Apple's iOS 13.5 update for Face ID is here, and here's what to know.

Apple Released An iOS Update To Help Unlock Your Face ID While Wearing A Mask

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Apple's latest iOS update for dropped on Wednesday, May 20, and it includes a few key improvements. One of the features includes a fix for Face ID, for when you're wearing a face covering. Here's what to know about Apple's iOS 13.5 update for Face ID, because it makes unlocking your phone easier when you're wearing a mask.

According to guidance from the Centers for Disease Control and Prevention (CDC) as of May 7, it's recommended you wear a face covering over your nose and mouth when out in public to help prevent the potential spread of the novel coronavirus and COVID-19, the disease caused by the virus. Following this rule could cause an issue when you go to unlock your iPhone using Face ID on your iPhone X or later, which utilizes facial recognition technology. Rather than take down your face mask so your entire face is showing, it's easier to just type in your six-digit passcode. The problem is, before the update, it was taking a long time for your iPhone to give you that option.

With the iOS 13.5 update to Face ID, things are a bit easier. According to Apple's iOS updates page, the latest software update "speeds up access to the passcode field on devices with Face ID when you are wearing a face mask." So no, the technology hasn't been advanced to recognize you in a face mask, but it will make things run more smoothly.

The way it works is that when you're wearing a mask and then go to use Face ID to open your phone, your phone will recognize you have a mask on. So rather than giving you a notification that it can't recognize you with Face ID, it'll take you directly to a passcode screen, where you can type in your six-digit code to open your phone. The feature was previously tested in a beta program in late April.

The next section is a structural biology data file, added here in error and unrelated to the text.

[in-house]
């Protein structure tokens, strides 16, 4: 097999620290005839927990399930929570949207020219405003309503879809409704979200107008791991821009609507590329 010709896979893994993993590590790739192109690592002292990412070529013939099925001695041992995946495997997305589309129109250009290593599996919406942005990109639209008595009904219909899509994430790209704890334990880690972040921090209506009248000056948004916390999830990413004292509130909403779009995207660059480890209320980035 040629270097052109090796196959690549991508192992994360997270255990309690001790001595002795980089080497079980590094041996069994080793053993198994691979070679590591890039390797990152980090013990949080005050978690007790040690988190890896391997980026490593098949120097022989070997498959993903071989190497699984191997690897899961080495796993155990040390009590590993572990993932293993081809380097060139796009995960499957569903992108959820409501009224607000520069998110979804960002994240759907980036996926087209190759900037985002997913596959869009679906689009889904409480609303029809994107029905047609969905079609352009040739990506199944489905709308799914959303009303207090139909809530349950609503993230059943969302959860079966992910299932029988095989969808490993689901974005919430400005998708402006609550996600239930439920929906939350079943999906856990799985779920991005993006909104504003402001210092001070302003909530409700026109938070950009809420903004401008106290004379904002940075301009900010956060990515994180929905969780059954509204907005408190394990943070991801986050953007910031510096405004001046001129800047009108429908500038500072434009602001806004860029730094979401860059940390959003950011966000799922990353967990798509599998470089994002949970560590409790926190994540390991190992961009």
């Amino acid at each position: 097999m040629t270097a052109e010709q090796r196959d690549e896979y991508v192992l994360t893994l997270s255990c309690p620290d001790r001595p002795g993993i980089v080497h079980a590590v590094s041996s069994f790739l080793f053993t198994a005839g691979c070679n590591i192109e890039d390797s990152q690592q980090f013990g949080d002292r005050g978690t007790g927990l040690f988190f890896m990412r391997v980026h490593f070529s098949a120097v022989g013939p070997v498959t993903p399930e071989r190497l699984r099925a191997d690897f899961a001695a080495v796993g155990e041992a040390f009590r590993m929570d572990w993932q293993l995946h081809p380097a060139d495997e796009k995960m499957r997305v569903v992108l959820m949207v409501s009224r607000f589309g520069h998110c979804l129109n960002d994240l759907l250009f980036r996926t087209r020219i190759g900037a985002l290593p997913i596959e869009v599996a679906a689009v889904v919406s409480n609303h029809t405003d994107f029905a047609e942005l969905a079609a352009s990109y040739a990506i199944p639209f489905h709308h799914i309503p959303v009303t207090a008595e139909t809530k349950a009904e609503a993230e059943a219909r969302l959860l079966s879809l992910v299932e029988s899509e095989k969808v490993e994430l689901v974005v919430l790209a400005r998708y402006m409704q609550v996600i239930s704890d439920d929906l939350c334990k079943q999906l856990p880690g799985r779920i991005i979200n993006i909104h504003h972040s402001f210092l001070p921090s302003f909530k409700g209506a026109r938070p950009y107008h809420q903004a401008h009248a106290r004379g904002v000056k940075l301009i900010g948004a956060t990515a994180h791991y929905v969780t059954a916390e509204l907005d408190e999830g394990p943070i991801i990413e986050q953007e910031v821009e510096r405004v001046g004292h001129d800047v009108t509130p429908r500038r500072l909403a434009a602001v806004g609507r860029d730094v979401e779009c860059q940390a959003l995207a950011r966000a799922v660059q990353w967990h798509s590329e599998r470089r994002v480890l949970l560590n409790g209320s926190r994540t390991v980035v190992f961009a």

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Before the update, users who were trying to unlock their iPhones with Face ID while wearing masks were getting frustrated, to say the least:

iOS 13.5 also introduces Exposure Notification API, which "supports COVID-19 contact tracing apps from public health authorities." The Exposure Notification feature — a collaboration between Google and Apple — will work with an app you can install from a public health authority. Then, your smartphone will use a random Bluetooth identifier for you — and whoever else has opted in for the feature — which will help alert you if you've come into contact with someone who's tested positive for COVID-19. The feature is optional and you can read Apple and Google's privacy policy on contact tracing if you're concerned about opting in to share this tracing data.

The final notable feature in the iOS 13.5 update is the option to disable "automatic prominence on Group FaceTime calls." This means you can keep the face tiles the same size when a person speaks, instead of keeping the automatic face zooming feature that happens in your group calls.

To update your iPhone, go to Settings > General > Software Update. Once you're running iOS 13.5, you can check out all the latest features.

If you think you’re showing symptoms of coronavirus, which include fever, shortness of breath, and cough, call your doctor before going to get tested. If you’re anxious about the virus’s spread in your community, visit the CDC for up-to-date information and resources, or seek out mental health support. You can find all Elite Daily's coverage of coronavirus here.